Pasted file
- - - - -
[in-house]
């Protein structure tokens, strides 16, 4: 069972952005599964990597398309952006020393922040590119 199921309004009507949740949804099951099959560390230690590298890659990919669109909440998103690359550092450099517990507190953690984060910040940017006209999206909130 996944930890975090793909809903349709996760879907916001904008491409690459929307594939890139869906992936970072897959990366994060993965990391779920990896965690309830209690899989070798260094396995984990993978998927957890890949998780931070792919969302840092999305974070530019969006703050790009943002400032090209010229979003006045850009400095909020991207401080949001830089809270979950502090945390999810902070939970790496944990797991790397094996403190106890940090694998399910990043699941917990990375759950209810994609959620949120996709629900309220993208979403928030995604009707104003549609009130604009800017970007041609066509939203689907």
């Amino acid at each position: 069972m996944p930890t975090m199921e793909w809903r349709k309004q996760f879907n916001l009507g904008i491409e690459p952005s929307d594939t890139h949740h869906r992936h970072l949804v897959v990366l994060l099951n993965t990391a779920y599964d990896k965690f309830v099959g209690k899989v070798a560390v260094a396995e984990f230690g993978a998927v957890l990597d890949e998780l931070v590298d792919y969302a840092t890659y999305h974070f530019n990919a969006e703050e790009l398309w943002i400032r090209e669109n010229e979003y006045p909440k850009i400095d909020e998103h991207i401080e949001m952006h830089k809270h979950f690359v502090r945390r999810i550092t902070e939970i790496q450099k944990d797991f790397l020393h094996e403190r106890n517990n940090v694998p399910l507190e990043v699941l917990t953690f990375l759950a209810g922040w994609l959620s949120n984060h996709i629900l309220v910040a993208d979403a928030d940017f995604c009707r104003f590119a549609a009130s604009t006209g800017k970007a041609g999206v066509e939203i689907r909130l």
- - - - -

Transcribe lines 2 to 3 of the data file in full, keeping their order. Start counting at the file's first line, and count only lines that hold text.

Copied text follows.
């Protein structure tokens, strides 16, 4: 069972952005599964990597398309952006020393922040590119 199921309004009507949740949804099951099959560390230690590298890659990919669109909440998103690359550092450099517990507190953690984060910040940017006209999206909130 996944930890975090793909809903349709996760879907916001904008491409690459929307594939890139869906992936970072897959990366994060993965990391779920990896965690309830209690899989070798260094396995984990993978998927957890890949998780931070792919969302840092999305974070530019969006703050790009943002400032090209010229979003006045850009400095909020991207401080949001830089809270979950502090945390999810902070939970790496944990797991790397094996403190106890940090694998399910990043699941917990990375759950209810994609959620949120996709629900309220993208979403928030995604009707104003549609009130604009800017970007041609066509939203689907």
């Amino acid at each position: 069972m996944p930890t975090m199921e793909w809903r349709k309004q996760f879907n916001l009507g904008i491409e690459p952005s929307d594939t890139h949740h869906r992936h970072l949804v897959v990366l994060l099951n993965t990391a779920y599964d990896k965690f309830v099959g209690k899989v070798a560390v260094a396995e984990f230690g993978a998927v957890l990597d890949e998780l931070v590298d792919y969302a840092t890659y999305h974070f530019n990919a969006e703050e790009l398309w943002i400032r090209e669109n010229e979003y006045p909440k850009i400095d909020e998103h991207i401080e949001m952006h830089k809270h979950f690359v502090r945390r999810i550092t902070e939970i790496q450099k944990d797991f790397l020393h094996e403190r106890n517990n940090v694998p399910l507190e990043v699941l917990t953690f990375l759950a209810g922040w994609l959620s949120n984060h996709i629900l309220v910040a993208d979403a928030d940017f995604c009707r104003f590119a549609a009130s604009t006209g800017k970007a041609g999206v066509e939203i689907r909130l």